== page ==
Todd FORTIER, Plaintiff-Appellant, v. TERANI LAW FIRM, et al., Defendants-Appellees.
While Todd Fortier was awaiting trial for burglary in 2011, he was committed to a psychiatric institution. He alleges in this lawsuit—in which he asserts jurisdiction based upon diversity of citizenship—that the attorneys he hired to defend him misrepresented their qualifications and prejudiced his case. After significant motion practice over 18 months (a motion for summary judgment, multiple motions to dismiss, and countless motions for sanctions), the defendants first raised in a reply brief a fundamental issue: that the district court might lack subject-matter jurisdiction because Fortier alleged an insufficient amount in controversy. The district judge granted their second motion to dismiss. We agree with the judge that Fortier failed to establish federal subject-matter jurisdiction.
Before he was institutionalized, Fortier was charged in Illinois with four counts of burglary, and he hired a defense attorney. For reasons that Fortier does not explain, however, he sought additional representation from the Terani Law Firm. Appellees represent that the firm no longer exists, but at the time of Fortier's representation it was based in California, though it advertised nationally. Fortier says that an attorney at the firm represented to him that it had a nationwide practice. After Fortier paid the firm a retainer, it contracted with an Illinois-based lawyer to represent Fortier at two competence hearings. Eventually Fortier pleaded guilty, but he later changed his mind and filed a pro se motion to withdraw his guilty plea. The judge denied the motion, and then Fortier filed disciplinary complaints against his lawyers.
Since Fortier filed this suit in February 2015, the litigation has been remarkably hostile and protracted. Fortier's original complaint asserted various state-law claims against the Terani Law Firm and several of the firm's employees or affiliates. The defendants moved for summary judgment without answering the complaint. (They did so based on their erroneous conclusion that the district court's screening order foreclosed a 12(b)(6) motion, Fed. R. Civ. P. 12(b)(6).) The judge, taking all of the defendants’ factual allegations as true because Fortier did not respond to the motion, nevertheless denied the motion in large part. The judge dismissed a claim under the Illinois Consumer Fraud and Deceptive Business Practices Act with prejudice and allowed the tort claims to go forward against only some defendants.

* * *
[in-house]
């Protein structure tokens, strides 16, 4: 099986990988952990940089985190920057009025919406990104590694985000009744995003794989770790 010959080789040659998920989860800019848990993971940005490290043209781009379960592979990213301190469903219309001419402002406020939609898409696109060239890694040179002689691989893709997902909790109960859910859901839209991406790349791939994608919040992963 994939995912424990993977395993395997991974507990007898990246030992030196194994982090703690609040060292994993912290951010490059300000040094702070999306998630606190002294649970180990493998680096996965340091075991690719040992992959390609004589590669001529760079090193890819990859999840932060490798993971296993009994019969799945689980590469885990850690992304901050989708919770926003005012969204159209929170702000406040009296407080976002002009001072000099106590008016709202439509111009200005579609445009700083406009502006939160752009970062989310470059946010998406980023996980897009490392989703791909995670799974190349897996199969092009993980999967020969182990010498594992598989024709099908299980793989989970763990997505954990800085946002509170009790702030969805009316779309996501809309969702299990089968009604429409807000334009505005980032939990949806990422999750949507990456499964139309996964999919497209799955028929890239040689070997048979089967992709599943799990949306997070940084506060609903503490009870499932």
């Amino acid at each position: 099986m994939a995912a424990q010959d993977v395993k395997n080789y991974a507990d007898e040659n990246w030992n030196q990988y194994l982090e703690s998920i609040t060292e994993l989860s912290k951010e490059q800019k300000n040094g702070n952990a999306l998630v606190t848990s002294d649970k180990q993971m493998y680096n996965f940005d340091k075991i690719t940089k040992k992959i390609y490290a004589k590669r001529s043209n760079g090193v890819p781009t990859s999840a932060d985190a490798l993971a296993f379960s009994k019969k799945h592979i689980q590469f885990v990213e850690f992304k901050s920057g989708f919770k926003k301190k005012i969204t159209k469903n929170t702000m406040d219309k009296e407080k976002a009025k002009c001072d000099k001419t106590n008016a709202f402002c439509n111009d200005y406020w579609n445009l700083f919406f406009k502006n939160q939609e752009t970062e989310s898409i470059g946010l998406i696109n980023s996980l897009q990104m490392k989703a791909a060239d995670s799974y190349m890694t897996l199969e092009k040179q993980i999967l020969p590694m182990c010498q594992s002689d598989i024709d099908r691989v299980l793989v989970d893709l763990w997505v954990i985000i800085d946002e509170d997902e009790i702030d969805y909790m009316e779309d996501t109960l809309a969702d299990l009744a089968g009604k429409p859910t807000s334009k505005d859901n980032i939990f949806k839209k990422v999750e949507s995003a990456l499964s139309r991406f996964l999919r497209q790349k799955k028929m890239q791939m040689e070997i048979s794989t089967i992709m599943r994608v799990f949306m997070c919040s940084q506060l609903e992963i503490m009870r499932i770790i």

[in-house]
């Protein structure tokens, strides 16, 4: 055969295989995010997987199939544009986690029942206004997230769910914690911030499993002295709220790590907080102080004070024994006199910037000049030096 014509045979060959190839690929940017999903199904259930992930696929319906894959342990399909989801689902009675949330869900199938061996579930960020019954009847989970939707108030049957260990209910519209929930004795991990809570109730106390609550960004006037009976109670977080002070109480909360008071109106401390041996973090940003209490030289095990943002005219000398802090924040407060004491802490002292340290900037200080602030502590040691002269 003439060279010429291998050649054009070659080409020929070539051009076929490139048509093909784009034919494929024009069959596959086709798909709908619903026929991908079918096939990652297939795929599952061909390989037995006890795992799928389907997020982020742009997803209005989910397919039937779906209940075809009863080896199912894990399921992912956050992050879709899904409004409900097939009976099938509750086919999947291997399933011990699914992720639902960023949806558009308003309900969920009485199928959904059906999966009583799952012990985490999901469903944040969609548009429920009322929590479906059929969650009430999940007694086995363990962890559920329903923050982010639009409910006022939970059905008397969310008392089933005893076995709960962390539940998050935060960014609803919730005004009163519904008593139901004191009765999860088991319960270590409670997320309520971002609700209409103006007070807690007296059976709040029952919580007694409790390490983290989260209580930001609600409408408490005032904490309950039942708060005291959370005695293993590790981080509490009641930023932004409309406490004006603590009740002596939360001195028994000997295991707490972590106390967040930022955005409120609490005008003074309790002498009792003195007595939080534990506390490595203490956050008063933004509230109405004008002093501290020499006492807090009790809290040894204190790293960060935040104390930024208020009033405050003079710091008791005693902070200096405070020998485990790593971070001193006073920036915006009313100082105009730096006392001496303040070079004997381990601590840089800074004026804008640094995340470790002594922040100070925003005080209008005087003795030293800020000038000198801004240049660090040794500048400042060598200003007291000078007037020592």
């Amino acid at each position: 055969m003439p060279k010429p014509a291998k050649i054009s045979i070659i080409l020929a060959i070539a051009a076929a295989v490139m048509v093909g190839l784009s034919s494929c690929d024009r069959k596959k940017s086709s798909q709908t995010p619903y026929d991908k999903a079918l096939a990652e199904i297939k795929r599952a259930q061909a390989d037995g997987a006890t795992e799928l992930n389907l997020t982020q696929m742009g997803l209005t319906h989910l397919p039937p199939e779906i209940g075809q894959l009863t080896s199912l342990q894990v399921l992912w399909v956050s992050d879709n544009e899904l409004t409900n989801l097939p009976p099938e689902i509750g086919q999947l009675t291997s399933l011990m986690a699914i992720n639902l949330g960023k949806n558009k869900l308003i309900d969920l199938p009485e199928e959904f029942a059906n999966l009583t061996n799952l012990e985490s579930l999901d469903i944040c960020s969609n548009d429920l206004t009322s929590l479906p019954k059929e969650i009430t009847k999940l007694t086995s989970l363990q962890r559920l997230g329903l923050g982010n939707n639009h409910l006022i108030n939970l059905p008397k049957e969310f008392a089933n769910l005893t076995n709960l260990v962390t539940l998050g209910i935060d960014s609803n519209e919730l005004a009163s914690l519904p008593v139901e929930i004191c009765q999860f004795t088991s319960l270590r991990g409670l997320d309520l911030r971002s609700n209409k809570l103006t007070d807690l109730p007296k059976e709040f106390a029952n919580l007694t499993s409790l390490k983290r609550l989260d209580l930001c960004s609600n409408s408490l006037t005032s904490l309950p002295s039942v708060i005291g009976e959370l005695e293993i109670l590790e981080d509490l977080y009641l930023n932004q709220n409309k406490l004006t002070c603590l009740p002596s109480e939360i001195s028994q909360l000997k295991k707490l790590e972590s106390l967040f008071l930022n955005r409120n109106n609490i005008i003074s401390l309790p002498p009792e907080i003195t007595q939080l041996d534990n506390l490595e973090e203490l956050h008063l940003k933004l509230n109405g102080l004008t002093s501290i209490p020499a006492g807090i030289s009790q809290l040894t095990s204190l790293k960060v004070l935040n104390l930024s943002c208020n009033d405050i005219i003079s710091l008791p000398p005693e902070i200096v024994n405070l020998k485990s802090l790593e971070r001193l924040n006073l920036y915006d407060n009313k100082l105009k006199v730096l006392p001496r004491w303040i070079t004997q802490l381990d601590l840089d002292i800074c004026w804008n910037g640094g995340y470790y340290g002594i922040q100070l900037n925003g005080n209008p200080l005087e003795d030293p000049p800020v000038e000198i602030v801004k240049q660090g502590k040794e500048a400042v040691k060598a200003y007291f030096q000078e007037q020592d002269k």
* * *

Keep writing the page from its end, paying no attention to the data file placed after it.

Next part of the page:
Days after the summary-judgment ruling, the defendants moved to dismiss the remaining claims on several theories. The court denied that motion as moot because Fortier filed an amended complaint that survived screening. The defendants again moved to dismiss, asserting a variety of defenses. After Fortier responded, the defendants filed a reply brief in which they primarily argued that Fortier's claims were time-barred, but also mentioned for the first time that subject-matter jurisdiction might be lacking because Fortier's claimed damages did not exceed $75,000. Fortier alleged $55,000 in compensatory damages for attorney fees plus $275,000 in punitive damages. The defendants contested the availability of punitive damages. The district court ordered Fortier to show why the case should not be dismissed for lack of jurisdiction. Instead Fortier filed a “supplemental” complaint and included new claims, including that the defendants and their attorney had engaged in a RICO conspiracy.
The district judge concluded that Fortier had not met the amount-in-controversy requirement nor had he established the domiciles of the individual defendants or the citizenship of the law firm, see 28 U.S.C. § 1332(a)(1), and therefore dismissed Fortier's remaining claims without prejudice. The judge explained that Illinois law precludes punitive damages in attorney-malpractice actions, which meant that Fortier could not meet the amount-in-controversy requirement. Id. § 1332(b). The judge also determined that there was no federal-question jurisdiction because the new claim invoking RICO was too frivolous to engage the court's jurisdiction. See Steel Co. v. Citizens for a Better Env't, 523 U.S. 83, 89, 118 S.Ct. 1003, 140 L.Ed.2d 210 (1998). Fortier appealed the jurisdictional ruling and moved to certify three questions of state law relating to whether he had stated valid claims.